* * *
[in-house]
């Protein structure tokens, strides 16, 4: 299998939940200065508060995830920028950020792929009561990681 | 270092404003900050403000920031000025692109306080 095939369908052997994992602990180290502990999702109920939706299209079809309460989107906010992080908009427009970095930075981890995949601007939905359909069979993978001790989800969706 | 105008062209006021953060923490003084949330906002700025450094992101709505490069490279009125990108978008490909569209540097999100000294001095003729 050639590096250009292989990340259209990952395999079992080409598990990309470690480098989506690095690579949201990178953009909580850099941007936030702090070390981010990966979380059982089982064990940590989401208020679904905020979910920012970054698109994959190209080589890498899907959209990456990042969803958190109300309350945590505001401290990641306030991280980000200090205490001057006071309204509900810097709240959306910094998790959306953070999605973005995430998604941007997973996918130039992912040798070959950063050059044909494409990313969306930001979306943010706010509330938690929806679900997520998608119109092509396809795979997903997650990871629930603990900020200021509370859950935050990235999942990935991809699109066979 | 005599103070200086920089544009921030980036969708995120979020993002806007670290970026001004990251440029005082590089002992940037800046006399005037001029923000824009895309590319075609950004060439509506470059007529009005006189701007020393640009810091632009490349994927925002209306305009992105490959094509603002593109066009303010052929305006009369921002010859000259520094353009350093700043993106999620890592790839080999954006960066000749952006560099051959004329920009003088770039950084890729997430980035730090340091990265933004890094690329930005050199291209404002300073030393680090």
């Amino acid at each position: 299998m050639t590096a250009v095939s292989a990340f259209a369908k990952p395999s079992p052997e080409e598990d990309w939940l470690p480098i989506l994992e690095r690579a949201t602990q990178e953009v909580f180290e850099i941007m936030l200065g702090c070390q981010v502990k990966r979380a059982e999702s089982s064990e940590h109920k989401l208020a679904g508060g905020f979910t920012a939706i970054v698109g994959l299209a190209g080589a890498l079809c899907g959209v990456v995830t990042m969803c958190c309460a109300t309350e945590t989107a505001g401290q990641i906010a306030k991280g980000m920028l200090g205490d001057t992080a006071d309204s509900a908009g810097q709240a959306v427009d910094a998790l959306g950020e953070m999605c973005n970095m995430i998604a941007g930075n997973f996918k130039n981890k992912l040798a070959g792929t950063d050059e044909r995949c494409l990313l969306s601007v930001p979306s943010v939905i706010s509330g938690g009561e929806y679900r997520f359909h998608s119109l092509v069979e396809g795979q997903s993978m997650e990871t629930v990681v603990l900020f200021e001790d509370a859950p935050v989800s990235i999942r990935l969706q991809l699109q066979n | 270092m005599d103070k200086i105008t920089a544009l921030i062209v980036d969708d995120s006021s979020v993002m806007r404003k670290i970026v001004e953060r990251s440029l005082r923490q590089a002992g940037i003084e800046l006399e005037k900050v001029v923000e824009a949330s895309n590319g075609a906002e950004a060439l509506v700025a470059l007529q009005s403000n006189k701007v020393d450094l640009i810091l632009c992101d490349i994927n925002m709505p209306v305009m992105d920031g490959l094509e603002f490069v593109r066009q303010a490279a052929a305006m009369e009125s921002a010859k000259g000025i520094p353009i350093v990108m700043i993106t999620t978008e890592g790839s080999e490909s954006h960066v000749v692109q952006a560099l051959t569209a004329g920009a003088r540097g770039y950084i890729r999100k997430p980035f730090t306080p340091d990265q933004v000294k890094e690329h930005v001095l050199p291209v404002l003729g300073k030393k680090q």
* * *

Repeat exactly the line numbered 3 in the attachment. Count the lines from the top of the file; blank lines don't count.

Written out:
């Amino acid at each position: 299998m050639t590096a250009v095939s292989a990340f259209a369908k990952p395999s079992p052997e080409e598990d990309w939940l470690p480098i989506l994992e690095r690579a949201t602990q990178e953009v909580f180290e850099i941007m936030l200065g702090c070390q981010v502990k990966r979380a059982e999702s089982s064990e940590h109920k989401l208020a679904g508060g905020f979910t920012a939706i970054v698109g994959l299209a190209g080589a890498l079809c899907g959209v990456v995830t990042m969803c958190c309460a109300t309350e945590t989107a505001g401290q990641i906010a306030k991280g980000m920028l200090g205490d001057t992080a006071d309204s509900a908009g810097q709240a959306v427009d910094a998790l959306g950020e953070m999605c973005n970095m995430i998604a941007g930075n997973f996918k130039n981890k992912l040798a070959g792929t950063d050059e044909r995949c494409l990313l969306s601007v930001p979306s943010v939905i706010s509330g938690g009561e929806y679900r997520f359909h998608s119109l092509v069979e396809g795979q997903s993978m997650e990871t629930v990681v603990l900020f200021e001790d509370a859950p935050v989800s990235i999942r990935l969706q991809l699109q066979n | 270092m005599d103070k200086i105008t920089a544009l921030i062209v980036d969708d995120s006021s979020v993002m806007r404003k670290i970026v001004e953060r990251s440029l005082r923490q590089a002992g940037i003084e800046l006399e005037k900050v001029v923000e824009a949330s895309n590319g075609a906002e950004a060439l509506v700025a470059l007529q009005s403000n006189k701007v020393d450094l640009i810091l632009c992101d490349i994927n925002m709505p209306v305009m992105d920031g490959l094509e603002f490069v593109r066009q303010a490279a052929a305006m009369e009125s921002a010859k000259g000025i520094p353009i350093v990108m700043i993106t999620t978008e890592g790839s080999e490909s954006h960066v000749v692109q952006a560099l051959t569209a004329g920009a003088r540097g770039y950084i890729r999100k997430p980035f730090t306080p340091d990265q933004v000294k890094e690329h930005v001095l050199p291209v404002l003729g300073k030393k680090q």